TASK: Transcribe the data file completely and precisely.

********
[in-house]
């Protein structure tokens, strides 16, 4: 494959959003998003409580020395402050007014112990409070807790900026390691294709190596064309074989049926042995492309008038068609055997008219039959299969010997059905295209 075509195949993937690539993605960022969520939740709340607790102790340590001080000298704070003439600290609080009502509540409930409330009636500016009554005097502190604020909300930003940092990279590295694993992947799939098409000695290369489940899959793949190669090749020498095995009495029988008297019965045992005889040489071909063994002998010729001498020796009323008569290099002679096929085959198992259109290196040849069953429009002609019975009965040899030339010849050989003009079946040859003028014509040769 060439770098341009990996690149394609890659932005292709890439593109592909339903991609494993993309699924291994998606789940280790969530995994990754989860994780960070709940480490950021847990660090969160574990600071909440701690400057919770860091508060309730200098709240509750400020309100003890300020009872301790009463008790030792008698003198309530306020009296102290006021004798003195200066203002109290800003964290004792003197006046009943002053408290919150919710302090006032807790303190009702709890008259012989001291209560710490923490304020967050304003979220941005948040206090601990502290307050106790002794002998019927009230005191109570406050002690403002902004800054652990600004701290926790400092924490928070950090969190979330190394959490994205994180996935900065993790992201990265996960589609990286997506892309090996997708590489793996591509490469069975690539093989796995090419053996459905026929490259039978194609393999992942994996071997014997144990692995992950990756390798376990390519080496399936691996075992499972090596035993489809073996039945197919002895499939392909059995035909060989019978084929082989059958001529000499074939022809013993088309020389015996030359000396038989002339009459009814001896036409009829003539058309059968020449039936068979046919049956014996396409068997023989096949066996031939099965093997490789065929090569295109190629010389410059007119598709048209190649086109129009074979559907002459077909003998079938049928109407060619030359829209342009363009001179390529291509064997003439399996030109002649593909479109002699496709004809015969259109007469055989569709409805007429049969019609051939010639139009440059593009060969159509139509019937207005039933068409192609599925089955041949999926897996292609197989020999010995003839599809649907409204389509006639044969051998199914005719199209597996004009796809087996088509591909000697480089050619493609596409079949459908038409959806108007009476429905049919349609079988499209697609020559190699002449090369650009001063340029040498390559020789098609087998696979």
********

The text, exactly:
[in-house]
């Protein structure tokens, strides 16, 4: 494959959003998003409580020395402050007014112990409070807790900026390691294709190596064309074989049926042995492309008038068609055997008219039959299969010997059905295209 075509195949993937690539993605960022969520939740709340607790102790340590001080000298704070003439600290609080009502509540409930409330009636500016009554005097502190604020909300930003940092990279590295694993992947799939098409000695290369489940899959793949190669090749020498095995009495029988008297019965045992005889040489071909063994002998010729001498020796009323008569290099002679096929085959198992259109290196040849069953429009002609019975009965040899030339010849050989003009079946040859003028014509040769 060439770098341009990996690149394609890659932005292709890439593109592909339903991609494993993309699924291994998606789940280790969530995994990754989860994780960070709940480490950021847990660090969160574990600071909440701690400057919770860091508060309730200098709240509750400020309100003890300020009872301790009463008790030792008698003198309530306020009296102290006021004798003195200066203002109290800003964290004792003197006046009943002053408290919150919710302090006032807790303190009702709890008259012989001291209560710490923490304020967050304003979220941005948040206090601990502290307050106790002794002998019927009230005191109570406050002690403002902004800054652990600004701290926790400092924490928070950090969190979330190394959490994205994180996935900065993790992201990265996960589609990286997506892309090996997708590489793996591509490469069975690539093989796995090419053996459905026929490259039978194609393999992942994996071997014997144990692995992950990756390798376990390519080496399936691996075992499972090596035993489809073996039945197919002895499939392909059995035909060989019978084929082989059958001529000499074939022809013993088309020389015996030359000396038989002339009459009814001896036409009829003539058309059968020449039936068979046919049956014996396409068997023989096949066996031939099965093997490789065929090569295109190629010389410059007119598709048209190649086109129009074979559907002459077909003998079938049928109407060619030359829209342009363009001179390529291509064997003439399996030109002649593909479109002699496709004809015969259109007469055989569709409805007429049969019609051939010639139009440059593009060969159509139509019937207005039933068409192609599925089955041949999926897996292609197989020999010995003839599809649907409204389509006639044969051998199914005719199209597996004009796809087996088509591909000697480089050619493609596409079949459908038409959806108007009476429905049919349609079988499209697609020559190699002449090369650009001063340029040498390559020789098609087998696979």